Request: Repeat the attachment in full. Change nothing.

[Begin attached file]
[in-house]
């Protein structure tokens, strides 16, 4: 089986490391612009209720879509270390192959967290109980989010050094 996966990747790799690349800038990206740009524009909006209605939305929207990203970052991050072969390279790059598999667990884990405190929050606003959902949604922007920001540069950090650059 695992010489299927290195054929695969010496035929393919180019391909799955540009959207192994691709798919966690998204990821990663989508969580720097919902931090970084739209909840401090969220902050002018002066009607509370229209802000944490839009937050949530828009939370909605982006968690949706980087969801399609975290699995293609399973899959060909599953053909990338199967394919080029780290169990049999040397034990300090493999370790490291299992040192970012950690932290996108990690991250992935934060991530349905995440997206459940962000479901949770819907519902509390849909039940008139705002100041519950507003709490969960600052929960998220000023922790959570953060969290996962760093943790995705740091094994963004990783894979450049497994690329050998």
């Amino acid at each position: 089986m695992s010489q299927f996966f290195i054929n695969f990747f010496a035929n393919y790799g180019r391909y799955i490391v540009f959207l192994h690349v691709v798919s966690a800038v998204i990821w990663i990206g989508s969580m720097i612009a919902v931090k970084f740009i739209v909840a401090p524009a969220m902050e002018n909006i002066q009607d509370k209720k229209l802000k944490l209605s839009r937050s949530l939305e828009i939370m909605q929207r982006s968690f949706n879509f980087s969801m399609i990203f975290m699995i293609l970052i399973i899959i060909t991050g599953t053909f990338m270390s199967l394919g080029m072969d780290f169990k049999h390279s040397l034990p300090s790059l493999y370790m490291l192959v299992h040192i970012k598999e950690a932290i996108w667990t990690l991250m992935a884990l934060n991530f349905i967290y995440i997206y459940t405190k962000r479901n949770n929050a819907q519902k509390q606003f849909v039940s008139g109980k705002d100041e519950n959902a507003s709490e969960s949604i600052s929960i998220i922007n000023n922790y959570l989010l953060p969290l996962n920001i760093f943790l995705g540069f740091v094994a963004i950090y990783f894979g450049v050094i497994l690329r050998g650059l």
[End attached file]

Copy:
[in-house]
């Protein structure tokens, strides 16, 4: 089986490391612009209720879509270390192959967290109980989010050094 996966990747790799690349800038990206740009524009909006209605939305929207990203970052991050072969390279790059598999667990884990405190929050606003959902949604922007920001540069950090650059 695992010489299927290195054929695969010496035929393919180019391909799955540009959207192994691709798919966690998204990821990663989508969580720097919902931090970084739209909840401090969220902050002018002066009607509370229209802000944490839009937050949530828009939370909605982006968690949706980087969801399609975290699995293609399973899959060909599953053909990338199967394919080029780290169990049999040397034990300090493999370790490291299992040192970012950690932290996108990690991250992935934060991530349905995440997206459940962000479901949770819907519902509390849909039940008139705002100041519950507003709490969960600052929960998220000023922790959570953060969290996962760093943790995705740091094994963004990783894979450049497994690329050998």
């Amino acid at each position: 089986m695992s010489q299927f996966f290195i054929n695969f990747f010496a035929n393919y790799g180019r391909y799955i490391v540009f959207l192994h690349v691709v798919s966690a800038v998204i990821w990663i990206g989508s969580m720097i612009a919902v931090k970084f740009i739209v909840a401090p524009a969220m902050e002018n909006i002066q009607d509370k209720k229209l802000k944490l209605s839009r937050s949530l939305e828009i939370m909605q929207r982006s968690f949706n879509f980087s969801m399609i990203f975290m699995i293609l970052i399973i899959i060909t991050g599953t053909f990338m270390s199967l394919g080029m072969d780290f169990k049999h390279s040397l034990p300090s790059l493999y370790m490291l192959v299992h040192i970012k598999e950690a932290i996108w667990t990690l991250m992935a884990l934060n991530f349905i967290y995440i997206y459940t405190k962000r479901n949770n929050a819907q519902k509390q606003f849909v039940s008139g109980k705002d100041e519950n959902a507003s709490e969960s949604i600052s929960i998220i922007n000023n922790y959570l989010l953060p969290l996962n920001i760093f943790l995705g540069f740091v094994a963004i950090y990783f894979g450049v050094i497994l690329r050998g650059l």